Wind River follows Cory Lambert (Jeremy Renner), a wildlife officer in rural Wyoming whose work mostly entails tracking down and hunting wild animals that prey on livestock. While tracking down some mountain lions on Native American reservation land one day, he stumbles on to a dead body. FBI Agent Jane Banner (Elizabeth Olsen) flies in from Las Vegas to investigate, and immediately finds herself out of her depth. She asks for Lambert’s help, using his tracking skills and his personal connection to the people on the reservation in order to get closer to the truth.There is a mystery to be solved here, but it isn’t really the main focus of this movie. It’s there to drive the plot forward, but this is mostly just a portrait of a community in despair. The action is sporadic at best, and the case does not offer the kind of twist and turns that people might expect from your average thriller. In lieu of those traditional thrills, the movie digs into the human drama on the fringes of the American dream, revealing dark, painful truths about the depth of abandonment that certain communities face every single day.This is a movie that keeps it very simple. The community, after all, isn’t very big. There are no real red herrings since there aren’t enough people around in this cold, desolate place to suspect. The case just plays out like a real case would. The investigators follow one lead into the next, before getting all the answers in one fell swoop. But again, this movie isn’t about finding the answers. It’s about looking around in this community, and showing audiences how remote justice can be. In this story, that remoteness is literal. Banner flies in from Las Vegas because she’s already the closest agent around.This is the real danger in this movie. There are criminals about, certainly, and they’re wielding weapons that might harm the characters. But many of the people in the film have already been harmed. History has driven them to this harsh, unforgiving place, and institutions continue to fail them. The horror of the crime doesn’t even seem to land, because it’s just one more terrible thing in a place drowning in misery. Within this context, it’s very difficult to extract some sort of conventional cinematic satisfaction. But the film can be very moving as it takes that long hard look into this particular injustice. Because through it all, it seems to never quite lose hope.This is the directorial debut of Taylor Sheridan, who was screenwriter on Sicario and Hell or High Water. For a first-time director, Sheridan exhibits really strong control over his work, the frames well designed, the rhythm deliberate. There may not be a whole lot of action, but the film never loses its tension. Jeremy Renner is excellent in the movie, his performance conveying his character’s sad history well before any of it is revealed. Elizabeth Olsen is tasked mainly with playing a fish out of water, but she delivers grit and intelligence every second she’s on screen.Wind River does revel a bit too much in ugliness. It feels like there’s more to study, more to understand about the vastness of the problem being presented in the film. In limiting itself to delivering a version of cinematic justice, the movie ends up feeling disappointingly simplistic when all is said and done. Having said that, there is inherent value in the film’s attempt to tell a story within this particular setting. It is still reckoning with ideas that are really challenging. This is a grown-up film that deserves a grown-up audience that’s looking for more than standard movie thrills.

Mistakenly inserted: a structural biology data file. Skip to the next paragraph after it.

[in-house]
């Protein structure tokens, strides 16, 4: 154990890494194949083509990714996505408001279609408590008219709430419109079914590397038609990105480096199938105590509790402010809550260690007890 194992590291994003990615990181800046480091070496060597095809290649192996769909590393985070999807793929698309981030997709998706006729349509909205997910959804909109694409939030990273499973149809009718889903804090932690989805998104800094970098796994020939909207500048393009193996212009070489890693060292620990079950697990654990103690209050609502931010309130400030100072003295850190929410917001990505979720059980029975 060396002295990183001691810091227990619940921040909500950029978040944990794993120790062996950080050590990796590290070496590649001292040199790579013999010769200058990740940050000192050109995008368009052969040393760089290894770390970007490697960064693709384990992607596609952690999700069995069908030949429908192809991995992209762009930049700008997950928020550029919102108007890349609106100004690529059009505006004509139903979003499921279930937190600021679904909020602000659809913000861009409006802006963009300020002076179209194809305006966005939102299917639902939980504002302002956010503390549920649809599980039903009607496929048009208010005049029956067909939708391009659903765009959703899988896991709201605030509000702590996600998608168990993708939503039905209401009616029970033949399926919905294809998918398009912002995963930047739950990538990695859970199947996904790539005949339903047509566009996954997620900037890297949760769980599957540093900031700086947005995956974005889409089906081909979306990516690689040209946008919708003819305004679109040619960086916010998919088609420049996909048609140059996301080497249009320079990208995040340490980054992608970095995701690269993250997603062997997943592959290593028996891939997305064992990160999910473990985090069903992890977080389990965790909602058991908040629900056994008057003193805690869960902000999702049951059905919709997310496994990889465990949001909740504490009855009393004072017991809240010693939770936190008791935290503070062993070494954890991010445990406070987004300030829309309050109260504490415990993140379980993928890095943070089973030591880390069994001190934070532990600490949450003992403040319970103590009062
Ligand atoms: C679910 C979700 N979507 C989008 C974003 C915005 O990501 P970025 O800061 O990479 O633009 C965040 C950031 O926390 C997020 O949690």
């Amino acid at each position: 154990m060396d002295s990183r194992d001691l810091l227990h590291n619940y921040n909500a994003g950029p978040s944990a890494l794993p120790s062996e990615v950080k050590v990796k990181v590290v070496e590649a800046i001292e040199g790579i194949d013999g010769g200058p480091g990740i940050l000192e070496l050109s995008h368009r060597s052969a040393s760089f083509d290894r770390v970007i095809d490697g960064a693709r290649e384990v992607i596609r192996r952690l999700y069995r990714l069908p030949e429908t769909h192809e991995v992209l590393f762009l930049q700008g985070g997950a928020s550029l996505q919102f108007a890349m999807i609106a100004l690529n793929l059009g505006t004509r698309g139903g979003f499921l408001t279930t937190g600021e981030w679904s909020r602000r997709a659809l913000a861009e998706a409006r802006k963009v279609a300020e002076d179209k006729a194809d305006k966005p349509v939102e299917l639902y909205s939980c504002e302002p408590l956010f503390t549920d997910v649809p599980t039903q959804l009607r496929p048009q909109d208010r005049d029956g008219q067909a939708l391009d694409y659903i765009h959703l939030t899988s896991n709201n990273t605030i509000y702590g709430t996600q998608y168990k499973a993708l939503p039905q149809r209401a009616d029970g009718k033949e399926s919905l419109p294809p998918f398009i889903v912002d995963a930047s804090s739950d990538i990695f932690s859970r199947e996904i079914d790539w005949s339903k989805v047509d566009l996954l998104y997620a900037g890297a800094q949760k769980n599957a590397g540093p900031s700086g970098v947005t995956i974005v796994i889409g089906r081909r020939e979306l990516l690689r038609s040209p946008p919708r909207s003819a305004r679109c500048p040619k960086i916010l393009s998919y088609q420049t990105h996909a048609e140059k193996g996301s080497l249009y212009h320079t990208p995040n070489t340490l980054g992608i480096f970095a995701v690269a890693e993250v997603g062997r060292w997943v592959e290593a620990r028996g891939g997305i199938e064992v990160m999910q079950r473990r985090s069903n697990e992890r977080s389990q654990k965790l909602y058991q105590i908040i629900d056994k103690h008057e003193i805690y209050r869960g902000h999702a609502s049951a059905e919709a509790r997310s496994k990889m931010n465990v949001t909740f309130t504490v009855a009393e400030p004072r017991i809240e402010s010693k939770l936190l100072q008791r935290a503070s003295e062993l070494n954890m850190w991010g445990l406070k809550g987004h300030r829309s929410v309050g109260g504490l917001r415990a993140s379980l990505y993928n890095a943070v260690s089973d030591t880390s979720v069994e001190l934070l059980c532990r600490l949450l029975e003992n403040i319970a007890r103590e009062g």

WIND RIVER IS NOW SHOWING IN CINEMAS NATIONWIDE.